In light of April being School Library Month, we had the pleasure of speaking with Melissa Jacobs, Coordinator of Library Services for the NYC Department of Education. This is the first in our School Library Month blog series, continuing throughout the month of April! Hopefully this interview can give you a bit of insight into almost 20 years of Melissa’s experience. Learn more about Melissa Jacobs in her bio, at the end of this post.
Why is creativity integral to the quality of a student’s education?
Creativity is based on critical thinking and inquiry. School libraries give kids an opportunity to explore- not just what’s academically assigned to them, but everything and anything they want to learn about. They can learn about whatever sparks their interest. This opportunity sparks an inquiry where they can dive into topics that they’ve never explored before. If they want to read about bugs or bats, and they’re not learning about them in school, they can! Kids can become an expert on anything, because they have access to the resources: print, electronic resources, whatever they need to explore. They can really dive into the topics that interest them. Creativity just lends itself to critical thinking and inquiry.
What makes a library stand out?
The library is an exciting place of learning. It’s engaging, it’s innovative, it draws you in. It’s a third space for kids. It’s safe for learning, exploring, and hanging out; it’s not a negative place! It drives me crazy when I see the ‘Do Not, Do Not, Do Not’ signs everywhere- it should be ‘YES, yes, yes’! One librarian turned a huge table into a coloring table There should be places for innovation and there should be nooks for every type of learner to feel comfortable- the ones that need the noise, and the ones that need the quiet.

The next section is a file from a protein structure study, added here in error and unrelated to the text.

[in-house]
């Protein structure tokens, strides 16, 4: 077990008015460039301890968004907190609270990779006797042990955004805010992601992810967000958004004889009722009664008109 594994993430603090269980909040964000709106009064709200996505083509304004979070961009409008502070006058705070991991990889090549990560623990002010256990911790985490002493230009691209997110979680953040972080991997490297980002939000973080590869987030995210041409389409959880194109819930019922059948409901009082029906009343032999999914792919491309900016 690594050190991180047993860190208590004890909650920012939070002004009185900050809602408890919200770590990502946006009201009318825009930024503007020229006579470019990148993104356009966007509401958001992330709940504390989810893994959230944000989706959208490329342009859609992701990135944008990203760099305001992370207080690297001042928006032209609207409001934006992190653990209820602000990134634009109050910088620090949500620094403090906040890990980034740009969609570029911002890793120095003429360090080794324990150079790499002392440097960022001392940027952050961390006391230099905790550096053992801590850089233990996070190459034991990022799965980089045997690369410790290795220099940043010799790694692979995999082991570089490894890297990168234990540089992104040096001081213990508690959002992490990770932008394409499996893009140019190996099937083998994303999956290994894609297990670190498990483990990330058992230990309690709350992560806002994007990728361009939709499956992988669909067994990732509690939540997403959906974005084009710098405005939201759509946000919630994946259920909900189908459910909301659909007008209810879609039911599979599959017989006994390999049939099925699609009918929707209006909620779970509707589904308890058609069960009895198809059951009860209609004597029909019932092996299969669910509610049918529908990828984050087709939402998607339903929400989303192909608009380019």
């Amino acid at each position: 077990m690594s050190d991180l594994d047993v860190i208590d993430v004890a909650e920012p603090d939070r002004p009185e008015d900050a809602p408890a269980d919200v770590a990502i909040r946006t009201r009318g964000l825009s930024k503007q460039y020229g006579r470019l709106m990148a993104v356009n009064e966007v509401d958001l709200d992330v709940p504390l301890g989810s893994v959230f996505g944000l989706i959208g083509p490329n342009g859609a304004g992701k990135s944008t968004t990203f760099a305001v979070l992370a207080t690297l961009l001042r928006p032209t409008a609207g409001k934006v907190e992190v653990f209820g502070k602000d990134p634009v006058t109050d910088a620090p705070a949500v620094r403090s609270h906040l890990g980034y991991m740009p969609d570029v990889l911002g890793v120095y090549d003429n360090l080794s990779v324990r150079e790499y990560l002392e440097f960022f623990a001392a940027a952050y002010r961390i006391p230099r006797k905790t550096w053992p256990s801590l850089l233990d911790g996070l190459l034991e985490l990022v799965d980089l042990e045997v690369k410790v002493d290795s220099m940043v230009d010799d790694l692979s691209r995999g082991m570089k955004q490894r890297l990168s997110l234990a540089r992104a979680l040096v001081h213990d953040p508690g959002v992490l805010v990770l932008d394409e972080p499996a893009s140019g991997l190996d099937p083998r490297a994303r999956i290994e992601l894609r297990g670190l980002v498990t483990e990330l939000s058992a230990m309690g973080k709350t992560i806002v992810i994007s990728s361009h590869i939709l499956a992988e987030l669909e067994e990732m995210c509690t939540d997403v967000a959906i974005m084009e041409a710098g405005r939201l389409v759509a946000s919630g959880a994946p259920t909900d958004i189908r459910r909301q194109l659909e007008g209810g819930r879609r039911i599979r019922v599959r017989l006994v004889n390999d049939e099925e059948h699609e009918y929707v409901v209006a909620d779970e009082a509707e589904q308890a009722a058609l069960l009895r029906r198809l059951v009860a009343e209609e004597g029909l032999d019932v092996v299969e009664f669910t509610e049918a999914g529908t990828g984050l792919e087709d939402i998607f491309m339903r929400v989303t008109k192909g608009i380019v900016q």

How has the integration of technology impacted or enhanced a library that you’ve worked with?
The industry is changing so quickly. Five years ago, when I started formulating this idea of Best Apps for Teaching & Learning for AASL, I looked at the profession and what was happening in the world of technology. I remember saying, “We really need to be on top of this to help teachers, help students, and help parents navigate this world.” The role of technology changes so quickly in education, so the role of the librarian is to help their patrons to navigate all of that. In New York City, we have BYOD now, in the last year… so this opens up another whole other dimension of the role of the librarian, because they should be a technology whiz, and be able to navigate and troubleshoot. They should be able to download ebooks and use a multitude of devices and platforms. I don’t see other people in a school taking that on. So that makes the school librarian even more essential. It’s a constantly changing role; it’s a fluid position.
Which resources do you suggest to librarians looking for inspiration?
Well, absolutely the Best Apps from AASL– that’s an extension of best websites for teaching and learning. And with that, professional organizations. There’s a lot of support out there. As a librarian, you need to continually update your professional skills. So, you have to be involved!
How do you envision the role of the school library in education?
The school library is an integral part of instruction, and it is dependent upon a strong school librarian. You cannot have a school library without having someone effective in the position as a school librarian.
What is the proudest moment of your career?